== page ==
Posted by Thelma Marshall, VP of Solutions, Sept. 15, 2020

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Are negative attitudes to blame for poor employee performance in your warehouse or manufacturing facility? Truth is, it probably isn’t as simple as that. There may be a lack of focus on goals and worker-value that leads to lack-luster results. Employees’ goals and achievements should be defined, monitored and discussed just as much as their failures.

Think of it like this, by putting the blame solely towards worker attitude, opportunities to inspire greater performance are missed. It is wise to look at these challenges at a granular level.

Yes, that sounds time consuming, but it doesn’t have to be. Operator report cards can quickly identify the who, what, where, and why of poor performance.  Armed with that insight, you can strategize how to better engage each employee with the outcome of their work effort.

Change how you look at challenges.

To obtain success you have to first define it. It’s important to create a strategic plan with personalized goals and company goals. Communication is key. Employees must know how to achieve their goals, what is expected of them, why it matters, and how it impacts the overall company objectives.

This fuels behaviors that strive for success versus those that are only reacting to performance shortfalls.

What change looks like.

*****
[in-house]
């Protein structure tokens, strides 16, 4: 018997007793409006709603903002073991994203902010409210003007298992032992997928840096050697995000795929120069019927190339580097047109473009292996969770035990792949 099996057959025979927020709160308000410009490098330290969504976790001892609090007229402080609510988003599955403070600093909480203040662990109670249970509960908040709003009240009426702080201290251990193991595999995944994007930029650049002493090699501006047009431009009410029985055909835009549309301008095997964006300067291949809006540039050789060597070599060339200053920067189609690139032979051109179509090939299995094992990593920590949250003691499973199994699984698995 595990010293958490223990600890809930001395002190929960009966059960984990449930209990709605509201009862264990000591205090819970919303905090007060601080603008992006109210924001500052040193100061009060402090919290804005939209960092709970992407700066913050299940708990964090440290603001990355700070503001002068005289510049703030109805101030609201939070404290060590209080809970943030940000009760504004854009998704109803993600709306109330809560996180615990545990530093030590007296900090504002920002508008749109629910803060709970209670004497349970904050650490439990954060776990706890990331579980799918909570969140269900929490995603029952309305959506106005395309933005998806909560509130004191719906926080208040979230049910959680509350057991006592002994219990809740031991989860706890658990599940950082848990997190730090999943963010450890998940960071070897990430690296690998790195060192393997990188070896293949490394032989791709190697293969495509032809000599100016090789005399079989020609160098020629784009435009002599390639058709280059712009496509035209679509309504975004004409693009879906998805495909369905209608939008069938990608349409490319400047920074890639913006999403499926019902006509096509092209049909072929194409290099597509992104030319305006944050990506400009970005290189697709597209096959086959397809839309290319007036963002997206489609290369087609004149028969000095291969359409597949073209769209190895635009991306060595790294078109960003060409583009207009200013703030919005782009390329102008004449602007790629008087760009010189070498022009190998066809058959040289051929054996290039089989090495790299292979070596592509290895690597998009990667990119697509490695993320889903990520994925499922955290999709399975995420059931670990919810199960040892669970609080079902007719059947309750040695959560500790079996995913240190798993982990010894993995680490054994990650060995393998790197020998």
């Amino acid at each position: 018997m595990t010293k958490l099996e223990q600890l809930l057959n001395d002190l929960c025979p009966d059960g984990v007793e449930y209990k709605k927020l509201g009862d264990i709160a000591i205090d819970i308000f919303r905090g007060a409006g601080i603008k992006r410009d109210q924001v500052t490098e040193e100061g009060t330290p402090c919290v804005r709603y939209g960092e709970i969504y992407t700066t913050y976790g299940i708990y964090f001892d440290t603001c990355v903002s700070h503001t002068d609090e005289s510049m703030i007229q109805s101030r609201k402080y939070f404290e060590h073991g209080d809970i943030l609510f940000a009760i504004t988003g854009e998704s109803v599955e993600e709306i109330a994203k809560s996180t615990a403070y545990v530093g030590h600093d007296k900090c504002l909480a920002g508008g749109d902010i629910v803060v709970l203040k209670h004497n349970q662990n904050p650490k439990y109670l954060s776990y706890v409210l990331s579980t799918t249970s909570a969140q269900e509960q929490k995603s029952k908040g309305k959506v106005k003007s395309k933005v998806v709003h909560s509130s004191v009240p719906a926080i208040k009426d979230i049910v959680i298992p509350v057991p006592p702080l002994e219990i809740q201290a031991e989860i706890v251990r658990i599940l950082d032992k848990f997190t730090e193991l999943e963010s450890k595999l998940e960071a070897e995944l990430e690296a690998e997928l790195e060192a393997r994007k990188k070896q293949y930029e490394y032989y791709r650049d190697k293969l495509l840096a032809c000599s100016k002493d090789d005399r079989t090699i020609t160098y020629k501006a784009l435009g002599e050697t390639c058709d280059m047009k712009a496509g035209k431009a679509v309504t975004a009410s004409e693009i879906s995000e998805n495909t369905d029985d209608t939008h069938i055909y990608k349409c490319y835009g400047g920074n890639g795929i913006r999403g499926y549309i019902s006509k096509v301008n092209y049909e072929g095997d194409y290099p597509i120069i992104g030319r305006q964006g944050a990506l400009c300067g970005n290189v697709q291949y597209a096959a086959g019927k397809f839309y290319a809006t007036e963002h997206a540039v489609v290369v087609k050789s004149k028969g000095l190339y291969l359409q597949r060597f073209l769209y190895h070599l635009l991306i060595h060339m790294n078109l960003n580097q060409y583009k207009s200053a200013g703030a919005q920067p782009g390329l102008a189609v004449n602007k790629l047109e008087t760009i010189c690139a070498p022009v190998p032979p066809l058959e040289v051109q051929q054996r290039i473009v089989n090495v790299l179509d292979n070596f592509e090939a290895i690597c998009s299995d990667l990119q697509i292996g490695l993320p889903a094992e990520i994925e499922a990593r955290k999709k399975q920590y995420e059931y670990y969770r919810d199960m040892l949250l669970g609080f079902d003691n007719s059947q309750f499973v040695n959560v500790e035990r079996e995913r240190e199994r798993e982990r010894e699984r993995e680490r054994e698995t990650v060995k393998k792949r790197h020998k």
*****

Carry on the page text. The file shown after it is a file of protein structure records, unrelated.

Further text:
Your organization should have defined its specific goals and how individual employee actions will either support those benchmarks or sabotage them.  But it doesn’t stop with simple goal setting. Follow through is vital to success. Employees must be part of a dialogue where, together with team managers, their personalized goals are set to support company objectives.

Worker performance and behavior should be monitored going forward. Success in reaching benchmarks and notable shortcomings should be identified periodically. Recognize and reward employees for exhibiting positive behaviors and achieving their goals. Address areas of concern and determine what must change. Be clear and be specific.

For example, in safety, we mostly measure what we don’t want: accident frequency, accident severity, lost time, direct and indirect costs of accidents, etc. This data is important, but it must be balanced with measured successes, like number of days of safe operation and productivity.

Metrics that only measure the problems often prompt workers’ performance to set the bar low. Their goals are to simply avoid failing – rather than to strive at succeeding.

Monitor everything.

All of these moving parts require a way to track and oversee them from various locations. Because of this, the move to cloud-based telematics is increasing, and CIOs and IT directors rank ‘operational agility’ as a top priority. 

An advanced telematics system delivers an ongoing opportunity to increase efficiency, control, reduce risk and manage employee’s performance, training and goals.  This software allows managers to identify an issue before it becomes a problem, determine the root cause, and a create an actionable solution. 

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